In a notice [1] published in the Federal Register on November 19, 2008 (73 FR 69602-69604, Docket No. APHIS-2007-0016), APHIS announced the availability of the Syngenta petition and a draft environmental assessment (EA) for public comment. APHIS solicited comments on the petition, whether the subject corn is likely to pose a plant pest risk, and on the draft EA. APHIS received over 13,000 comments on the petition, the draft EA, and the plant pest risk assessment by the close of the 60-day comment period, which ended on January 20, 2009.

There were 40 comments from organizations or individuals that supported the deregulation of the Event 3272 corn. Over 13,000 comments opposed to the deregulation were submitted. The vast majority of the approximately 13,000 comments opposing the deregulation were from letters conveying essentially identical points compiled by organizations generally opposed to any genetic engineering of plants. Several individuals and organizations also submitted documents, many popular press articles or documents published by those opposed to genetic engineering of plants in general, which they assert are relevant to this regulatory decision for Event 3272 corn.

Most of the comments supporting nonregulated status for Event 3272 corn came from organizations representing corn farmers and ethanol production interests. These comments include state-wide corn growers' and agribusiness associations from at least 12 different States where most of the nation's corn is grown. Several national organizations also voiced their support for the deregulation. The principal reasons given by these groups are the benefits anticipated for farmers and the ethanol production industry, as well as the ability to meet biofuel production mandates and to promote international trading interests. While APHIS does not determine nonregulated status for GE organisms pursuant to its biotech regulations (Part 340) based on economic or marketing factors, the support from farmers of corn does suggest that individuals with a substantial interest in the health of the national corn crop do not perceive that either plant pest risks or economic/marketing risks will arise if Event 3272 corn is granted nonregulated status.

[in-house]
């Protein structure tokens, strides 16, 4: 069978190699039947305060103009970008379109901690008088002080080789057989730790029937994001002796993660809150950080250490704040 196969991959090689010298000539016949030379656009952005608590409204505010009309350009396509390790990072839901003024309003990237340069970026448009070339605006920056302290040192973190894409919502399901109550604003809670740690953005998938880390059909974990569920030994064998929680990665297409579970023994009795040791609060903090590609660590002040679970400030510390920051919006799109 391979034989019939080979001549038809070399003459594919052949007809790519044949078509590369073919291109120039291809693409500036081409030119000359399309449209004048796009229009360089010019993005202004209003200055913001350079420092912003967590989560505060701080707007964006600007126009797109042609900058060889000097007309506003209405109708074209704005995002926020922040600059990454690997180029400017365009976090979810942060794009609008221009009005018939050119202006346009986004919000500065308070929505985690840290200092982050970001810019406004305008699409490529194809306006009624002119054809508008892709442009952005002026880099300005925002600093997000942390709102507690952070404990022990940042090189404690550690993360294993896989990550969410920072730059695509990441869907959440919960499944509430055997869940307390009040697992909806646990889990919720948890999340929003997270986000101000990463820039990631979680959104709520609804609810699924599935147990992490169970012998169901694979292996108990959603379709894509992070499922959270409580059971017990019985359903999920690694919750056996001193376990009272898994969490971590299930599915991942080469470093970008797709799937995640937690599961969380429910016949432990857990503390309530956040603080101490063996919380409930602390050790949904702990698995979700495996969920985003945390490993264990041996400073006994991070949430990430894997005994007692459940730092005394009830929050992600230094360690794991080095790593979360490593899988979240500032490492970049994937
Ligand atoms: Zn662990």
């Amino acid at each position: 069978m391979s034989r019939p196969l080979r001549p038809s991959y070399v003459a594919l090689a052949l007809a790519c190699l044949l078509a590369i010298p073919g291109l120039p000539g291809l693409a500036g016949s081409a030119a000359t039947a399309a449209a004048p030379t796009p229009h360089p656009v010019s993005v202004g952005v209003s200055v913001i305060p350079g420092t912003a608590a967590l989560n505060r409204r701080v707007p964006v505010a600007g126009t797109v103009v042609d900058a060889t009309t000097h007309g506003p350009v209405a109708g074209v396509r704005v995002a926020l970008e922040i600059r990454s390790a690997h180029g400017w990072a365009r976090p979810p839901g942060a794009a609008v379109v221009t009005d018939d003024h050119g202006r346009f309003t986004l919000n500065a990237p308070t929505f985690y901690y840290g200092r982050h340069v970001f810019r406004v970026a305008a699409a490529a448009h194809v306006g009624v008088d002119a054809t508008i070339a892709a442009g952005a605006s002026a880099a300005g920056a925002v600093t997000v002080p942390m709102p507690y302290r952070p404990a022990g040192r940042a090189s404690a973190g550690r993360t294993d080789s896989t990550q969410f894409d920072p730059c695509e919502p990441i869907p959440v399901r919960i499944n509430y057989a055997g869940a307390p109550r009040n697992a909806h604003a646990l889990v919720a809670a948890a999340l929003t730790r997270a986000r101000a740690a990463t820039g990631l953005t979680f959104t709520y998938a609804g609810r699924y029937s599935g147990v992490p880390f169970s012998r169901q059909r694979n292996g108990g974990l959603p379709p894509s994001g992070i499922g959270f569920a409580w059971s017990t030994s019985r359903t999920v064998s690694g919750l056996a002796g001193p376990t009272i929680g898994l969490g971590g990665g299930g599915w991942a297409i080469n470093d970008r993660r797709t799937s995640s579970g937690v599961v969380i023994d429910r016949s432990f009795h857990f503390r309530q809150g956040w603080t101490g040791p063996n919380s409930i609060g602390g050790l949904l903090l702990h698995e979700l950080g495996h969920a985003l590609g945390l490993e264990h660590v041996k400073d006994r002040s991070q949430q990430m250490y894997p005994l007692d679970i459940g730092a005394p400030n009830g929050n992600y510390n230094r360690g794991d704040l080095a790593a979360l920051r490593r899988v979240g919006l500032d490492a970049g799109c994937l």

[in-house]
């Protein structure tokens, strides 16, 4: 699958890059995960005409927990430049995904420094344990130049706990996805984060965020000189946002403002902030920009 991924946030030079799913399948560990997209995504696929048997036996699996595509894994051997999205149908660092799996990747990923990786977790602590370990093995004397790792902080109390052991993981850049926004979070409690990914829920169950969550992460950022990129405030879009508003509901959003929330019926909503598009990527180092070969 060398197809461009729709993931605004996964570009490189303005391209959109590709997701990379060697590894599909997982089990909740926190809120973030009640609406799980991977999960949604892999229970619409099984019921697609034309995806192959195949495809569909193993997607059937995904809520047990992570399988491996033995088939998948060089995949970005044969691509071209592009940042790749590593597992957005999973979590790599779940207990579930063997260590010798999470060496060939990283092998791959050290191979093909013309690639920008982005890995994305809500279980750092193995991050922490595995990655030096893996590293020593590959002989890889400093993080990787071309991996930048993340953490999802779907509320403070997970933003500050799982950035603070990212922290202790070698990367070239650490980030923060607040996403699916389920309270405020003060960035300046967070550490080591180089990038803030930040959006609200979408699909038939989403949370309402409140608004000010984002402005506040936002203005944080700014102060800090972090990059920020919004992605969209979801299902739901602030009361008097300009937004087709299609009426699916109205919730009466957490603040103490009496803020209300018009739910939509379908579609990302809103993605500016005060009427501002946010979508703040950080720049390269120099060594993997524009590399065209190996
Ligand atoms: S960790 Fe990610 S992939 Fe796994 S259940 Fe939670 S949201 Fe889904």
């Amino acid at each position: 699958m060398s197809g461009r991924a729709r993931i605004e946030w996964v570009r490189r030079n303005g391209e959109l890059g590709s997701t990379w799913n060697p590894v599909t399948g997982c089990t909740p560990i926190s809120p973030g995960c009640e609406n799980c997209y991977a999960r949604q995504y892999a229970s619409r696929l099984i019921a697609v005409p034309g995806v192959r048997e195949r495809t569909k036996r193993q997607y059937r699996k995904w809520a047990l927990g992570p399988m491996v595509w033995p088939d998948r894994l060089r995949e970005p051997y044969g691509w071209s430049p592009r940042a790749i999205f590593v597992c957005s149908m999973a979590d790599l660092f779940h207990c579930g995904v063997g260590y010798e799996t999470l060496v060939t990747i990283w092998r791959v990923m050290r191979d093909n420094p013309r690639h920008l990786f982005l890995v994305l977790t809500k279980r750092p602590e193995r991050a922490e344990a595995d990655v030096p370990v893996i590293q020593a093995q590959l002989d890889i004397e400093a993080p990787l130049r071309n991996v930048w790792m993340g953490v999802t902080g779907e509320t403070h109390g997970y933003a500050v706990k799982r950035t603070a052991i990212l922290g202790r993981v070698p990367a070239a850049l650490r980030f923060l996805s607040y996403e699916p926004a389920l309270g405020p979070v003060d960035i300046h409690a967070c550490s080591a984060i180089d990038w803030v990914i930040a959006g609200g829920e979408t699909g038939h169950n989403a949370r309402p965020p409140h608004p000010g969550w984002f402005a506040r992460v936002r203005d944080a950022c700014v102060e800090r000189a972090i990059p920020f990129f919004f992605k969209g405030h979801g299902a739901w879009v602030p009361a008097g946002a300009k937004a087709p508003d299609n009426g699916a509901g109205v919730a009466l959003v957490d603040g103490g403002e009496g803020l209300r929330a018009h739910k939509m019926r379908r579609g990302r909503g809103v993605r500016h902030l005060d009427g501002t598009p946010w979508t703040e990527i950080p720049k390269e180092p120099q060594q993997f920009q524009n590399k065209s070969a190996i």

Several of the comments provided scientific support for the deregulation of Event 3272 corn. Many of these supportive statements were based on scientific studies included in the petition (such as evidence of decreased water use in ethanol production, reduced greenhouse gas emissions, other reduced inputs in ethanol production). There were several comments that also provided additional studies that would support deregulation of Event 3272 corn on the basis of diminished environmental impacts compared to current ethanol production practices. These studies supported the findings of lowered greenhouse gas emissions and reduced inputs, and also suggest that there will be no impacts on wet distilled grains and improved dried distilled grains, and that the Event 3272 corn is equivalent to currently grown corn lines in other agronomic and nutritional qualities, demonstrated through field and feed studies.

Many of the comments that opposed deregulation were based on general opposition to the development and use of GE plants, without citing or addressing any specific environmental issues in the EA or the pest risk assessment for the petition for Event 3272 corn. Many of these comments simply assert that APHIS should prepare an Environmental Impact Statement to fully address all the potential issues associated with a decision to grant nonregulated status to Event 3272 corn without specifically explaining what they perceive to be the inadequacies of the draft EA's environmental analysis. There were many general comments expressing generic, nonspecific concerns over possible gene flow, disruption to organic farming practices, and concerns of food and environmental safety.